U.S. FDA okays two COVID boosters targeted at Omicron subvariants
 
 
 
 
 
 

U.S. FDA okays two COVID boosters targeted at Omicron subvariants

/ 10:14 AM August 31, 2022
People pose with syringe with needle in front of displayed Moderna logo in this illustration taken, December 11, 2021. REUTERS/Dado Ruvic/Illustration/Files

People pose with syringe with needle in front of displayed Moderna logo in this illustration taken, December 11, 2021. REUTERS/Dado Ruvic/Illustration/Files

The U.S. Food and Drug Administration on Wednesday authorized updated COVID-19 booster shots from Pfizer/BioNTech and Moderna that target the dominant BA.4 and BA.5 Omicron subvariants, as the government prepares for a fall vaccination campaign that could begin in a few days.

Both vaccines also include the original version of the virus targeted by all the previous COVID shots.

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The FDA authorized the shots for everyone over aged 12 who has had a primary vaccination series and is at least two months out from a previous booster shot, shorter than prior recommended intervals. That marks a shift from the current shots based only on the original virus that are available to people 50 and older or who are immunocompromised.

Moderna’s retooled vaccine was authorized for those aged 18 and above while the Pfizer/BioNTech shot will be available for those aged 12 and above, the FDA said.

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“As we head into fall and begin to spend more time indoors, we strongly encourage anyone who is eligible to consider receiving a booster dose with a (duel targeted) COVID-19 vaccine to provide better protection against currently circulating variants,” FDA Commissioner Robert Califf said in a statement.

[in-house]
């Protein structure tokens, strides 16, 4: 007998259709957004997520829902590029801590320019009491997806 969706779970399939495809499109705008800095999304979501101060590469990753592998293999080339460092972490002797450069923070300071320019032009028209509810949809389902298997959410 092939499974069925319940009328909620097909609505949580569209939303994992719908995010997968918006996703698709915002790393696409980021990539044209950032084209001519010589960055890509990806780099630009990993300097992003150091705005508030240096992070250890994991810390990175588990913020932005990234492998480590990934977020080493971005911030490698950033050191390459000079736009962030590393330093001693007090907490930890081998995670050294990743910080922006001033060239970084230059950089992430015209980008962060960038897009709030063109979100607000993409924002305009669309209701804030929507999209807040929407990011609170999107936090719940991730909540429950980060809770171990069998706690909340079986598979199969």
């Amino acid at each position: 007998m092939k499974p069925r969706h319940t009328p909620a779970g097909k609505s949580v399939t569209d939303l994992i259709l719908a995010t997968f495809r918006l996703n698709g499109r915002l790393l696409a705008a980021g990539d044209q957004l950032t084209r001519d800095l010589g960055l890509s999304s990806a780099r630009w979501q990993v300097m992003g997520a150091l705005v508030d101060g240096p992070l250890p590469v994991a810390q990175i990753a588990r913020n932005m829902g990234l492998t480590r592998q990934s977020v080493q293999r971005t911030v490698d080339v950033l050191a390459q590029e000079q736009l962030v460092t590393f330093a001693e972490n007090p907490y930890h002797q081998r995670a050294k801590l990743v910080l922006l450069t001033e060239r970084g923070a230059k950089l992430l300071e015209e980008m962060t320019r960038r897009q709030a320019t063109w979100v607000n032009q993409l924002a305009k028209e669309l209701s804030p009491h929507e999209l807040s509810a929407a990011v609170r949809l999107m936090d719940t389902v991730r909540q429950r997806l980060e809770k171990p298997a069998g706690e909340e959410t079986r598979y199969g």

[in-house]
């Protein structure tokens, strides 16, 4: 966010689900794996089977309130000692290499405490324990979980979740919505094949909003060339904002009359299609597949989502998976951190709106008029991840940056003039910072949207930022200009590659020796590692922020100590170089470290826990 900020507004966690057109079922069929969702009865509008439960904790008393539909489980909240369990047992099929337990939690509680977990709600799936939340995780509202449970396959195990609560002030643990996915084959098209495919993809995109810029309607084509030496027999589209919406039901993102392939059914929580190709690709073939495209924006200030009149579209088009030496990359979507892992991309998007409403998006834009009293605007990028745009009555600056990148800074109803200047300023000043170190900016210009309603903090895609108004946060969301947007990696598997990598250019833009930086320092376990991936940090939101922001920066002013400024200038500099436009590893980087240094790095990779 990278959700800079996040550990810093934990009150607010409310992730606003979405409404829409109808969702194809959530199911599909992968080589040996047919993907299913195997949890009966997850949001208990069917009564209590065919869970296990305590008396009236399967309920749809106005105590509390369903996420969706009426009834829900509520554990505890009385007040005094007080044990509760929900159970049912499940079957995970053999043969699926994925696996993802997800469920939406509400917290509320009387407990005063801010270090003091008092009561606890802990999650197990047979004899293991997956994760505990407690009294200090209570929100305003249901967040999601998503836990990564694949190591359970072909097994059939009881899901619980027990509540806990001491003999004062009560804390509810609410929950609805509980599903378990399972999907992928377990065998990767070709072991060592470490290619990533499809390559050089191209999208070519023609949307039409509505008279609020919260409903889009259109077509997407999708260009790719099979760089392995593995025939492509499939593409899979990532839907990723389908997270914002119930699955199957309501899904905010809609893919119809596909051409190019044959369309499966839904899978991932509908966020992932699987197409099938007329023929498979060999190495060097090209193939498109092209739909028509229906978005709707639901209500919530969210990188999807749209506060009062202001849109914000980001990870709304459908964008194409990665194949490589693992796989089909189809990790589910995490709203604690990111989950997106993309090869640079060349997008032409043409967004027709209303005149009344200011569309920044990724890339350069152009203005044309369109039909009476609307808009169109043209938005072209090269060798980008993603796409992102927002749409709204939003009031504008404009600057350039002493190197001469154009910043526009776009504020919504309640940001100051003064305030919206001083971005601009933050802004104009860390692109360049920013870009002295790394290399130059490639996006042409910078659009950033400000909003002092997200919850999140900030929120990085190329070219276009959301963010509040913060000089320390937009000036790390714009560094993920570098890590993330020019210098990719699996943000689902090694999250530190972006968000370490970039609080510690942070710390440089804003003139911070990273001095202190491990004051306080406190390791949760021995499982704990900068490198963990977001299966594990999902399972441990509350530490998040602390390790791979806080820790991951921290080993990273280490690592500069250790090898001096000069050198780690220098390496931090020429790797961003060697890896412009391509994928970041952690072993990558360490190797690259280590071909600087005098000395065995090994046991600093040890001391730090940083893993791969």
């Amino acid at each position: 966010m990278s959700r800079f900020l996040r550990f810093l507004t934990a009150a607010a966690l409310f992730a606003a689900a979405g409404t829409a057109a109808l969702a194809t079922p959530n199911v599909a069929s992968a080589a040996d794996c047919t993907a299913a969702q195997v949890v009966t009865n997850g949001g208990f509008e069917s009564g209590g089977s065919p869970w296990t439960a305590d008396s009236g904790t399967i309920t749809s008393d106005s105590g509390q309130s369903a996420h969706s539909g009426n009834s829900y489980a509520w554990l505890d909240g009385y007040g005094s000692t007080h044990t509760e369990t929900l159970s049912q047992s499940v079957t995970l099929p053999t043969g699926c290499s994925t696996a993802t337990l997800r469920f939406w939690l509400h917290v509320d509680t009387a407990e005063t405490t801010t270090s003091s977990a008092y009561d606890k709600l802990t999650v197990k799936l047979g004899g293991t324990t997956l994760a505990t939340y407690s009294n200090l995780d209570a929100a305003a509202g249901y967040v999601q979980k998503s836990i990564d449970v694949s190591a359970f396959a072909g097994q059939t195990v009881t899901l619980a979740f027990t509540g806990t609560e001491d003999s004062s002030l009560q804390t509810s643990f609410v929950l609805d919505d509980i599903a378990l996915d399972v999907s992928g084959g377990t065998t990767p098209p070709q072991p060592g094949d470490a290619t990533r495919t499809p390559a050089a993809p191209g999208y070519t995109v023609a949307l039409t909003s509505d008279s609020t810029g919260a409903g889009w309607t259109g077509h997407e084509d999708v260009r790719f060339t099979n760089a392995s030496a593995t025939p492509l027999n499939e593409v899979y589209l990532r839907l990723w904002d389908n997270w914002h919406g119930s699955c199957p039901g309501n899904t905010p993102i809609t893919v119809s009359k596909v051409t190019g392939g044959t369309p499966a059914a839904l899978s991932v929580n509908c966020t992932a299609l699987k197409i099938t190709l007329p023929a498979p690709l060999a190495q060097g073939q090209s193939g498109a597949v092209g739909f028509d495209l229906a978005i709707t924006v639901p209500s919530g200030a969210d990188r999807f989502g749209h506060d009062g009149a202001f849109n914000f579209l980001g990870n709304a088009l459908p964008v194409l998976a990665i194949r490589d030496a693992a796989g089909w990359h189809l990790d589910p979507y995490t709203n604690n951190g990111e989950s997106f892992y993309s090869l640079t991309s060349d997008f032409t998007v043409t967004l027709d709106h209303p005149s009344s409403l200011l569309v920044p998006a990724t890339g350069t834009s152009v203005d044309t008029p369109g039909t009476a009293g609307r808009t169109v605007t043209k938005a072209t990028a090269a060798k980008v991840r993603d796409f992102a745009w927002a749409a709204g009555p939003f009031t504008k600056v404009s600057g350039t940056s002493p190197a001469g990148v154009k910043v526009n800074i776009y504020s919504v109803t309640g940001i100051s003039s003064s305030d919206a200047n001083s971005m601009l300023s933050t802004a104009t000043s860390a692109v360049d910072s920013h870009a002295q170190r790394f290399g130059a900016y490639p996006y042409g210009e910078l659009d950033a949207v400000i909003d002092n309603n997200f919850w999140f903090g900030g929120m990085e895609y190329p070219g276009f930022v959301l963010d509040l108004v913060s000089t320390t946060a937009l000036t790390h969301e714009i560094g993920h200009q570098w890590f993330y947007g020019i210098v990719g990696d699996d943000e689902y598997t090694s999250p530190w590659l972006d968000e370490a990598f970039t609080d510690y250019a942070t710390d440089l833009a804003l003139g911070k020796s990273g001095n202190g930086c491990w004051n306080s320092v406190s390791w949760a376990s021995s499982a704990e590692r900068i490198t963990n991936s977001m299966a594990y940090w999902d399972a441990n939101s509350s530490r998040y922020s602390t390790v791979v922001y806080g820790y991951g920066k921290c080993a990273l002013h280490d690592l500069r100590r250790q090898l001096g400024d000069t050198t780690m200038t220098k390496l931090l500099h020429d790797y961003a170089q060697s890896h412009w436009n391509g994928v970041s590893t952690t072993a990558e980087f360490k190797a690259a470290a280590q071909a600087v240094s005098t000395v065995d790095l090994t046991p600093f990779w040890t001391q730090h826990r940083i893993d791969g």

Experts have said that the updated vaccines will be important for older people and those who are immunocompromised but said there is limited data to support the level of protection the government has promised.

“The idea is they want protection against infection to be generated as quickly as possible in the population, but it’s unclear yet how clinically efficacious these vaccines are against BA.5 infection, and if a shorter wait period will impact efficacy because of interference by the prior immunity,” said Dr. Amesh Adalja, infectious disease expert at the Johns Hopkins Center for Health Security in Baltimore.

The government has already started working on the fall rollout, which could begin in the next few days after the U.S. Centers for Disease Control and Prevention’s (CDC) outside expert panel meets on Thursday and agency Director Rochelle Walensky makes a final recommendation.

Pfizer said it has some doses ready to ship immediately and can deliver up to 15 million doses by Sept 9.

The U.S. government has secured 105 million doses of Pfizer’s updated shots and 66 million doses of Moderna’s to stave off the worst effects of a likely surge in infections as schools reconvene and people spend more time indoors as the weather grows colder.

Other countries including Canada and the UK also have ordered updated Omicron vaccine boosters for fall campaigns, although they have purchased shots tailored to the BA.1 Omicron subvariant that caused the record surge in COVID cases last winter.

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The FDA in June diverged from other countries when it asked vaccine makers to tailor shots to the BA.4/BA.5 subvariants of the virus that are responsible for the most recent surge in infections worldwide. The BA.5 subvariant accounts for more than 88% of U.S. infections.

The vaccine makers have not completed testing of the updated BA.4/BA.5-based boosters in humans. The FDA is basing its decision on safety and effectiveness data from the original shots as well as from clinical trials conducted on boosters using the BA.1 Omicron subvariant.

“We are confident in the evidence supporting these authorizations,” said Dr. Peter Marks, a senior official overseeing vaccines at the U.S. FDA.

Dr. Gregory Poland, a vaccine expert at the Mayo Clinic, said the new shots are unlikely to help those who have been recently infected.

“Its greatest advantage will be in those who are not vaccinated or not fully vaccinated, or those who are immunocompromised,” he said.

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